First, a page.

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© St. Petersburg Times,
published October 28, 2001
MADEIRA BEACH -- New City Attorney Tom Trask was greeted with applause when the mayor introduced him Tuesday night at his first City Commission meeting.
But minutes later, city commissioners ignored his first piece of legal advice and voted to pay consulting firm Jones Edmunds & Associates $200,000 to complete the city's master plan.
Trask, a partner with the Dunedin-based firm Frazer, Hubbard, Brandt & Trask, had urged commissioners to solicit bids for the consulting services. But the mayor and three commissioners were pleased with Jones Edmunds' earlier work this year and were not convinced that the law requires them to bid the contract.
"It's not illegal," Mayor Tom DeCesare said. "It's just risky, maybe."
Commissioners also were doubtful that one of Jones Edmunds' competitors would sue the city.
Trask said he had never seen a competitor sue on the basis of the Consultants Competitive Negotiation Act, the law Trask thinks obligates the city to bid the services. Still, he hoped Madeira Beach would be cautious.
"It is my opinion that the safest course of action for the city to take would be to go through the Consultants Competitive Negotiation Act process to determine who is most qualified to provide the services that are being contemplated by the city," Trask wrote in a four-page legal opinion he gave commissioners.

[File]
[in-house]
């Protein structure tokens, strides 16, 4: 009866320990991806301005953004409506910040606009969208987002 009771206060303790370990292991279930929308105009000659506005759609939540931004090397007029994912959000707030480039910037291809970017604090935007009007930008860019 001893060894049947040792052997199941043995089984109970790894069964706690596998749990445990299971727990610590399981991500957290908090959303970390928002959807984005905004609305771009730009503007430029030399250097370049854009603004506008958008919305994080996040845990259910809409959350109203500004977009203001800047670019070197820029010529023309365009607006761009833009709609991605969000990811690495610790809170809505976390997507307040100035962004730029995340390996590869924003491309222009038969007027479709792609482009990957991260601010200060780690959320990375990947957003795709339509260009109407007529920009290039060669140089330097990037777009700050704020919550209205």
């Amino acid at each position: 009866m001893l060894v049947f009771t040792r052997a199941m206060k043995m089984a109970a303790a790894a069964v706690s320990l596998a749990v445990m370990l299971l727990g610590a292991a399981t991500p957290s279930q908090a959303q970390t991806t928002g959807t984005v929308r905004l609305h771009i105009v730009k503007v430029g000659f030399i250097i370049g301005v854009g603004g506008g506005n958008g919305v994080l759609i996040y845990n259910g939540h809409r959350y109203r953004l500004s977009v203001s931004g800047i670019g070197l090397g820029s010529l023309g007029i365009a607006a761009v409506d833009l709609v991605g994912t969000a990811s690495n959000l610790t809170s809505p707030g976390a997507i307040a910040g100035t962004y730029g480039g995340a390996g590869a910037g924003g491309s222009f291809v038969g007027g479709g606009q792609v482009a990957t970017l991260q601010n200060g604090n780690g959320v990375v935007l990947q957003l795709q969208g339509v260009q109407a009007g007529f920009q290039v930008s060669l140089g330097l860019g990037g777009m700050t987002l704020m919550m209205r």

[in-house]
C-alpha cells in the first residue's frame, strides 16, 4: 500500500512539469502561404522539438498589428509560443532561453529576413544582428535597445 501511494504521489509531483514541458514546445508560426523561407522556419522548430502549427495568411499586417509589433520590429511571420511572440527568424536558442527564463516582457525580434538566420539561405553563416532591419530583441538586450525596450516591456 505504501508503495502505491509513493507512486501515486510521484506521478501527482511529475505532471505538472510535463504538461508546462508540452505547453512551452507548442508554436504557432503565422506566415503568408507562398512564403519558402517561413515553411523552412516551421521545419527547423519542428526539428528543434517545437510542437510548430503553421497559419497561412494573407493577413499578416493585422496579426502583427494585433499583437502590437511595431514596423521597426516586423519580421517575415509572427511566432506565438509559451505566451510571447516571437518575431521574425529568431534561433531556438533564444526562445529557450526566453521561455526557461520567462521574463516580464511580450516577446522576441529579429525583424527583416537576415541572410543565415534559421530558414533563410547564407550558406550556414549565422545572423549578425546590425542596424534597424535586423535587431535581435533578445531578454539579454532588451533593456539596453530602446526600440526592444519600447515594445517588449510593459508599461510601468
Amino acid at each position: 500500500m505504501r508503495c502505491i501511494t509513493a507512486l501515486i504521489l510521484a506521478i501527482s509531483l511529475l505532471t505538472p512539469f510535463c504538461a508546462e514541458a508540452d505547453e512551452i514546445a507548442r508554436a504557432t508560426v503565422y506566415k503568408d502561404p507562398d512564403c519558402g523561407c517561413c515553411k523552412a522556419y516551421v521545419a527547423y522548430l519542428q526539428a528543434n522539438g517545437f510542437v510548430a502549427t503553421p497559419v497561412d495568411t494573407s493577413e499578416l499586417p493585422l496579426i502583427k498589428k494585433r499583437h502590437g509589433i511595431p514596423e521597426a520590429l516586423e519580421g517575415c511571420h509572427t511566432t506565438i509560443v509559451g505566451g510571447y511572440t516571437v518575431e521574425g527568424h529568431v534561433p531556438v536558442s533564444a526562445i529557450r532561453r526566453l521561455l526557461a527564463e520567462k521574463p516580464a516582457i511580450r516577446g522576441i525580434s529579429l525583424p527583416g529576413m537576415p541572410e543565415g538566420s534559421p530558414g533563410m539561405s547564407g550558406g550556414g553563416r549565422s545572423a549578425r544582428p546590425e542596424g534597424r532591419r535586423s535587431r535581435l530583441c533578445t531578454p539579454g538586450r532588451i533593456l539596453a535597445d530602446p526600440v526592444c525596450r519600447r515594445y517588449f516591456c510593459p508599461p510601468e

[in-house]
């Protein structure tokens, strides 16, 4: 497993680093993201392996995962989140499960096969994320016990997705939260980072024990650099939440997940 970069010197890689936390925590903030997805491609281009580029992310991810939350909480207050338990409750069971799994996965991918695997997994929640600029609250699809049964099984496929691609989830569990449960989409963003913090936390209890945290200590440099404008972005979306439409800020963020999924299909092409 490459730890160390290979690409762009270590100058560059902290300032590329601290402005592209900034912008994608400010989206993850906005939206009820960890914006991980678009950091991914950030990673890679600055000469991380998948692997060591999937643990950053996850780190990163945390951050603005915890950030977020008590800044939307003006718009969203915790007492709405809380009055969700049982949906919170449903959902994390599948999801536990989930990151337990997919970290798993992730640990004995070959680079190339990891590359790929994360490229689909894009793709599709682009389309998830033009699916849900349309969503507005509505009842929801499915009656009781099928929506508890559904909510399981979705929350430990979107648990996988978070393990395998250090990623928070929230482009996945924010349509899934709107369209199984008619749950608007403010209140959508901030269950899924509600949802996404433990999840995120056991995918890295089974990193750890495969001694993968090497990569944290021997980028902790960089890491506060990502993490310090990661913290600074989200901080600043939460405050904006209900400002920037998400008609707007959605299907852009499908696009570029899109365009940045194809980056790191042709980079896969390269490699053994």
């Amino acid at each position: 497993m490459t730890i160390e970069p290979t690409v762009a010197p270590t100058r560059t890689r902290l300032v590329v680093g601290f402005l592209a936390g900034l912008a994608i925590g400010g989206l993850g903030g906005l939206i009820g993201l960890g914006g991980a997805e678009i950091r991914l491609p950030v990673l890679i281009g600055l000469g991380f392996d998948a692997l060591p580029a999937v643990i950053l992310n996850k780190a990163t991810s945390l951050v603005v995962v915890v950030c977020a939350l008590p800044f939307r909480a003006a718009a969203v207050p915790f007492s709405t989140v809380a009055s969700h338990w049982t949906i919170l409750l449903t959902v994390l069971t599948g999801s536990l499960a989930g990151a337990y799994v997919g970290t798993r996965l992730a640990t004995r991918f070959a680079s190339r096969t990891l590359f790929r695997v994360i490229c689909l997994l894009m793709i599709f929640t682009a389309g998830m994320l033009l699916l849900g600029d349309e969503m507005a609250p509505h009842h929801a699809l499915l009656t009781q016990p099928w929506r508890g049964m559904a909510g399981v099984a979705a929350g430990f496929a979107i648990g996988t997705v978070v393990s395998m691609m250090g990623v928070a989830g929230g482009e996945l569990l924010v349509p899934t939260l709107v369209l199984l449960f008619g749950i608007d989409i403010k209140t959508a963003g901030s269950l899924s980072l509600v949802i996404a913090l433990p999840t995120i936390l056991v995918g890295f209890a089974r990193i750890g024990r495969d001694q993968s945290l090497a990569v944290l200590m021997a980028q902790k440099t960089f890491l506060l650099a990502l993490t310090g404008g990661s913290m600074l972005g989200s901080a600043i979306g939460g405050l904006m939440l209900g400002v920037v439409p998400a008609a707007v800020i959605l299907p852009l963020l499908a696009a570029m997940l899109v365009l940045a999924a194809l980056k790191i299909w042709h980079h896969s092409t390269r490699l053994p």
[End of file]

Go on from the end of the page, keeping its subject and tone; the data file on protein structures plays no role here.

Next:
"The question is whether or not you want to take that chance of being challenged," Trask said Tuesday night.
Commissioner Charles Parker, himself a lawyer, was the only board member to advocate following Trask's advice and bidding the project.
"We should be following the law, and it appears we're not doing so," Parker said.
For $200,000, Jones Edmunds will create a master plan for Madeira Beach, soliciting public participation and devising land use language the city can adopt to make the plan reality.
The project will begin with a town meeting Nov. 17 at City Hall.
The city already had a contract with Tampa-based Jones Edmunds, but Trask thought the master plan went beyond the contract's scope.
Trask is the third lawyer that Madeira Beach has worked with this year. The City Commission decided in December not to renew its contract with former City Attorney Andrew Salzman after two commissioners, Doreen Moore and Jan Sturgis, said they did not trust his legal advice.
Salzman stayed with Madeira Beach until April, when the city hired Tampa lawyer Richard Harrison. He quit in September, citing family obligations.
In voting to accept the contract with Jones Edmunds instead of seeking bids, the mayor explained that city commissioners like working with the consulting firm. "We've spent a lot of time with them," DeCesare said. "They know what we're about."
And Moore said she wasn't convinced the consulting contract was subject to bid requirements, despite Trask's recommendation.
"Any contract can be challenged," she said. "We're not attorneys here; and we have an attorney, and I think he's erring on the side of caution."